(ChelseaUpdate would like to thank Tom Hodgson for this story and the photos.)
This is the bird whose flaming red crest and maniacal call inspired the cartoon character “Woody Woodpecker.”
With the extinction of the ivory-billed, the pileated becomes the largest woodpecker in the U.S. — it grows up to 19 inches long with a wing span of over two feet.
This bird of mature forests nearly disappeared from our area when the lands were cleared for farming. However, when the Waterloo Recreation Area was created, the forests were allowed to recover and the pileated woodpecker returned. Because these birds require large home territories, they are still not encountered very often. A breeding pair needs more than 100 acres of mature forest for successful nesting.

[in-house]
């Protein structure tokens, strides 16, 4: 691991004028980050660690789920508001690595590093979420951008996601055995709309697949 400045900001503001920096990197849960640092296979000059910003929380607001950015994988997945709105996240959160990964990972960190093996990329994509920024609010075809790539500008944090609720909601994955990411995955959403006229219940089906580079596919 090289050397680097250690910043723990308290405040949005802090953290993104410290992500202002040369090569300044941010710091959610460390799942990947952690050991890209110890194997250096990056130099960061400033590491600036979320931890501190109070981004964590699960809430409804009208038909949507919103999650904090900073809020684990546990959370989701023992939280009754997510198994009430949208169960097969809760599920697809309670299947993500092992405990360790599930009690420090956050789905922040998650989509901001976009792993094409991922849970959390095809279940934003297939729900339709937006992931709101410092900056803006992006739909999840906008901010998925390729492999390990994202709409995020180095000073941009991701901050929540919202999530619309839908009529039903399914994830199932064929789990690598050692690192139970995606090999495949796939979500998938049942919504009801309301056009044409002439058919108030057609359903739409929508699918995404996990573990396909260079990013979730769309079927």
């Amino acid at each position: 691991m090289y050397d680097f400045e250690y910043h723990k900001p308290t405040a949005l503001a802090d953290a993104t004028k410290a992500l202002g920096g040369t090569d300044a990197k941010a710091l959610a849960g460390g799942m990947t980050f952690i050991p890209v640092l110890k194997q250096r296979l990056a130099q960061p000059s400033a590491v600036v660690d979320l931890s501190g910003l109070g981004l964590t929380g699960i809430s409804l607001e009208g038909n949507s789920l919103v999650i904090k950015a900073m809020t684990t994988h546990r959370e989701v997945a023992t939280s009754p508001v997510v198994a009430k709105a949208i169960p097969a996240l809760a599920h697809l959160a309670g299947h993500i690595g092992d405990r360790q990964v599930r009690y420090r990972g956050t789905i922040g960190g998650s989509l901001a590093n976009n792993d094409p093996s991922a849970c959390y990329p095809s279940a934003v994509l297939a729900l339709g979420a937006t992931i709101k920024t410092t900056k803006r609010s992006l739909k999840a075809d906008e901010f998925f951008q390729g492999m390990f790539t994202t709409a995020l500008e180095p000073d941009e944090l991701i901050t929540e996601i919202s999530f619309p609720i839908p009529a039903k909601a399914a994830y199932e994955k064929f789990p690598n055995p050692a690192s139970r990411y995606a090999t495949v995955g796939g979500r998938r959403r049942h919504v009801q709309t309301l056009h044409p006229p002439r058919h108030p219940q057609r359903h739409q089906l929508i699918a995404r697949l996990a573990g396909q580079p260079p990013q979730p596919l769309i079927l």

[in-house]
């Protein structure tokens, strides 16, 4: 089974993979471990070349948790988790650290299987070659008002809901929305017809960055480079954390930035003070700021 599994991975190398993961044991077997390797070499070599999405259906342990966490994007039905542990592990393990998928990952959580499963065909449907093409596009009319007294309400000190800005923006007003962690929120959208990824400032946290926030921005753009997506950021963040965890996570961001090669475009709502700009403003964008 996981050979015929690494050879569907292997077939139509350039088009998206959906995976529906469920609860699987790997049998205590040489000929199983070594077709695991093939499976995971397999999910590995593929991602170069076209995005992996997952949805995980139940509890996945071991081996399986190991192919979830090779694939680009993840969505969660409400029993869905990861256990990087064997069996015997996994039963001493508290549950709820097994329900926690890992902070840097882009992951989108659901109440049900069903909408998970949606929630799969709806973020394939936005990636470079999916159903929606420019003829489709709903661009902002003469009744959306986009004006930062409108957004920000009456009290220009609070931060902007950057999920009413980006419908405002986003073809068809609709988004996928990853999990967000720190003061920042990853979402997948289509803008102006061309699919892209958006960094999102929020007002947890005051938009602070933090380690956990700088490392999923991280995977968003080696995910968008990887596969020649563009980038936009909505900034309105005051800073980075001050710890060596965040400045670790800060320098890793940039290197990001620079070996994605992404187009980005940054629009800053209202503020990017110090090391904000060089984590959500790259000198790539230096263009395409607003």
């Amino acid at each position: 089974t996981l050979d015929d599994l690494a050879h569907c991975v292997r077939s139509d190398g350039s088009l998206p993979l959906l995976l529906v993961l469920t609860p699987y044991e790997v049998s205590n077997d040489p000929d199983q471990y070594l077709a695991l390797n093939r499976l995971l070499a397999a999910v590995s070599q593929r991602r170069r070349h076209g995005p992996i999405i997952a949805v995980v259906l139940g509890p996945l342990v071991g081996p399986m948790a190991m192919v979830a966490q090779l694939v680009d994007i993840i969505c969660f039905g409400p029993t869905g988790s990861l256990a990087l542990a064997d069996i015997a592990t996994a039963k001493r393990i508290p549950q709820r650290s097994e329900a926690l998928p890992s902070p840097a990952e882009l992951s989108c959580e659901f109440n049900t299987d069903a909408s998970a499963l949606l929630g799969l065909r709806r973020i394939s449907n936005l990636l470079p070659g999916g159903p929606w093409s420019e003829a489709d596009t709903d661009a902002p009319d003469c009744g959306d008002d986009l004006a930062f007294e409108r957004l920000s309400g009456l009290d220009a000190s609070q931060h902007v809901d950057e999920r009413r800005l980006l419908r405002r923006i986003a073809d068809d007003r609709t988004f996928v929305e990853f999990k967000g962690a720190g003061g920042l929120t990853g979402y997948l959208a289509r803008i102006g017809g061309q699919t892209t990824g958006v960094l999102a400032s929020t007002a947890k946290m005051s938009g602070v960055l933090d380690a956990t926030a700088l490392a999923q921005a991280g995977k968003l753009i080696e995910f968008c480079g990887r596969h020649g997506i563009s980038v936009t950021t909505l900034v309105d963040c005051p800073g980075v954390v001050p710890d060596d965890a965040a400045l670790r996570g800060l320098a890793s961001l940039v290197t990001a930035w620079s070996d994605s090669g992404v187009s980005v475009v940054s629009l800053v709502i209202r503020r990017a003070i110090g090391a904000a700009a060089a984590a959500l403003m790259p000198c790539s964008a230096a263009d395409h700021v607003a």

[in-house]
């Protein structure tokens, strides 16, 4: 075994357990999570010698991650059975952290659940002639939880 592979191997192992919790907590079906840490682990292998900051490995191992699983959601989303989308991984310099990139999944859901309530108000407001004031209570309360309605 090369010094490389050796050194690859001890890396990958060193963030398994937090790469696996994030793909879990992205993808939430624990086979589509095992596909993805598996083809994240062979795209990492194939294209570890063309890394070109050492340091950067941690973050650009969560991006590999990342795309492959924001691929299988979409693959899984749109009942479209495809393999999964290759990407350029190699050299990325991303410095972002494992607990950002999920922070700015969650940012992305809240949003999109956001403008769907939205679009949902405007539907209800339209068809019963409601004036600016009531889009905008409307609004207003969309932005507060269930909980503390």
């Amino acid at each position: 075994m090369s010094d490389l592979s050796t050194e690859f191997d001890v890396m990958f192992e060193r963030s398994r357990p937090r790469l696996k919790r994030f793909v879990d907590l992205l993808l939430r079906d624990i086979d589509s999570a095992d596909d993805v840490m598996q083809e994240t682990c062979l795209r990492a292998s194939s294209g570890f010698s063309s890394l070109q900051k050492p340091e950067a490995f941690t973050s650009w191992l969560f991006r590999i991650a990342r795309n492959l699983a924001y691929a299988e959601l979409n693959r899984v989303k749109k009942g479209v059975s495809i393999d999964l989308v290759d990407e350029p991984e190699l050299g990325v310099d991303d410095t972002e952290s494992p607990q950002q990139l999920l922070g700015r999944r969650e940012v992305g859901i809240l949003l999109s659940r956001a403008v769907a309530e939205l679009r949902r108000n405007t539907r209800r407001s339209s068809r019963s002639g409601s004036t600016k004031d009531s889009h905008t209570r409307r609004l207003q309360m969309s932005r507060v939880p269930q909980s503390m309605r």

The park provides an important reservoir of forest habitat for these magnificent birds. As their numbers have increased, they are beginning to spread into surrounding private wood lots and residential areas, and are occasionally seen at feeders in winter.
This woodpecker is a primary cavity nester; using its nest cavity just once, and then leaving it behind for wood ducks, owls, squirrels and raccoons to use in subsequent years.
Although they are now established in several areas in the park, one of the most accessible places to see them is along the Discovery Center’s trails to the beech woods, lowland woods and bog.
In addition, look for trees in the recreation area that exhibit typical rectangular pileated woodpecker feeding holes.
These woodpecker’s favorite food is carpenter ants, although they will also eat other insects and even berries when available.
They can also be attracted to suet feeders.
(In the two photos are a pair of pileated woodpeckers that nests along the Discovery Center’s lowland woods trail. The male has a red “mustache” and the female has a black “mustache.”)